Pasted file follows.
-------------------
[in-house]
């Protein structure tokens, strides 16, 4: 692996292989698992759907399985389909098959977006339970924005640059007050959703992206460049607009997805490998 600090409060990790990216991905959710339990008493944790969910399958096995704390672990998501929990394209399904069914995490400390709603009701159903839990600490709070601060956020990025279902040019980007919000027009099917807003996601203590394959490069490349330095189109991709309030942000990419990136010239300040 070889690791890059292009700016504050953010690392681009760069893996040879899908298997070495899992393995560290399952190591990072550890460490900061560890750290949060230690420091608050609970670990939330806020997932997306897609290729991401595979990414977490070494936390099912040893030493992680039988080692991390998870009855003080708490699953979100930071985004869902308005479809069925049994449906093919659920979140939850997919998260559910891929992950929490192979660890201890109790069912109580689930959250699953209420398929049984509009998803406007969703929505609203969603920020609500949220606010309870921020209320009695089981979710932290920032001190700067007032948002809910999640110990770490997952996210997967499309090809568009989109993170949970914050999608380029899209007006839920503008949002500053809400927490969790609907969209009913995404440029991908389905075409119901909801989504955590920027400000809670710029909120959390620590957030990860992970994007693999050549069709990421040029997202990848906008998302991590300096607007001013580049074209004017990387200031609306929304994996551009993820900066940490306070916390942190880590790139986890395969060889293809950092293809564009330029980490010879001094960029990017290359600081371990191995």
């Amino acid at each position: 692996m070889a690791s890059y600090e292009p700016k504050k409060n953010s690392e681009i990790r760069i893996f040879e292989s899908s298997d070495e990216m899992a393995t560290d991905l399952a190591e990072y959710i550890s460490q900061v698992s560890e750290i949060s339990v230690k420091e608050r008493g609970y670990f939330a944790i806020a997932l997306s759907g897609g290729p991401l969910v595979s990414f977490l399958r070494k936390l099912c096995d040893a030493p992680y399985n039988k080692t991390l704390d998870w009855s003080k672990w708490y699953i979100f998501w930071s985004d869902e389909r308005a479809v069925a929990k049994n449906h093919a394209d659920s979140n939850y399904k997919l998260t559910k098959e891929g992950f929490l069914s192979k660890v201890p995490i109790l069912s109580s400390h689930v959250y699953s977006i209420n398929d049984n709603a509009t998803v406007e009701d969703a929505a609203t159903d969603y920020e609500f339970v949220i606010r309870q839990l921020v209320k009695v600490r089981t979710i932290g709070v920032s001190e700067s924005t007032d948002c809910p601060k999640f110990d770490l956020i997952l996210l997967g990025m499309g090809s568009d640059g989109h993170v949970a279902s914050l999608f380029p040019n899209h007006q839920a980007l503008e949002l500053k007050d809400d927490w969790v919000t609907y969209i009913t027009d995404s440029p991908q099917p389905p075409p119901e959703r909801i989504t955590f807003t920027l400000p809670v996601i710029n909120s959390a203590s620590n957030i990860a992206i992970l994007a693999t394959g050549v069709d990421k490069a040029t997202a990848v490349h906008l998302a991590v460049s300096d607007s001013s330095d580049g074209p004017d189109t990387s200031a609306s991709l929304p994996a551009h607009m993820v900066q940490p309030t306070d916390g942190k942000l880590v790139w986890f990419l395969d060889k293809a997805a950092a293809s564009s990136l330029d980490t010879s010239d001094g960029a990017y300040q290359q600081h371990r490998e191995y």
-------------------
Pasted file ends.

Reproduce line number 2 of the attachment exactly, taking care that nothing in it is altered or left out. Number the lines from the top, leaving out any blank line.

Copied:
């Protein structure tokens, strides 16, 4: 692996292989698992759907399985389909098959977006339970924005640059007050959703992206460049607009997805490998 600090409060990790990216991905959710339990008493944790969910399958096995704390672990998501929990394209399904069914995490400390709603009701159903839990600490709070601060956020990025279902040019980007919000027009099917807003996601203590394959490069490349330095189109991709309030942000990419990136010239300040 070889690791890059292009700016504050953010690392681009760069893996040879899908298997070495899992393995560290399952190591990072550890460490900061560890750290949060230690420091608050609970670990939330806020997932997306897609290729991401595979990414977490070494936390099912040893030493992680039988080692991390998870009855003080708490699953979100930071985004869902308005479809069925049994449906093919659920979140939850997919998260559910891929992950929490192979660890201890109790069912109580689930959250699953209420398929049984509009998803406007969703929505609203969603920020609500949220606010309870921020209320009695089981979710932290920032001190700067007032948002809910999640110990770490997952996210997967499309090809568009989109993170949970914050999608380029899209007006839920503008949002500053809400927490969790609907969209009913995404440029991908389905075409119901909801989504955590920027400000809670710029909120959390620590957030990860992970994007693999050549069709990421040029997202990848906008998302991590300096607007001013580049074209004017990387200031609306929304994996551009993820900066940490306070916390942190880590790139986890395969060889293809950092293809564009330029980490010879001094960029990017290359600081371990191995």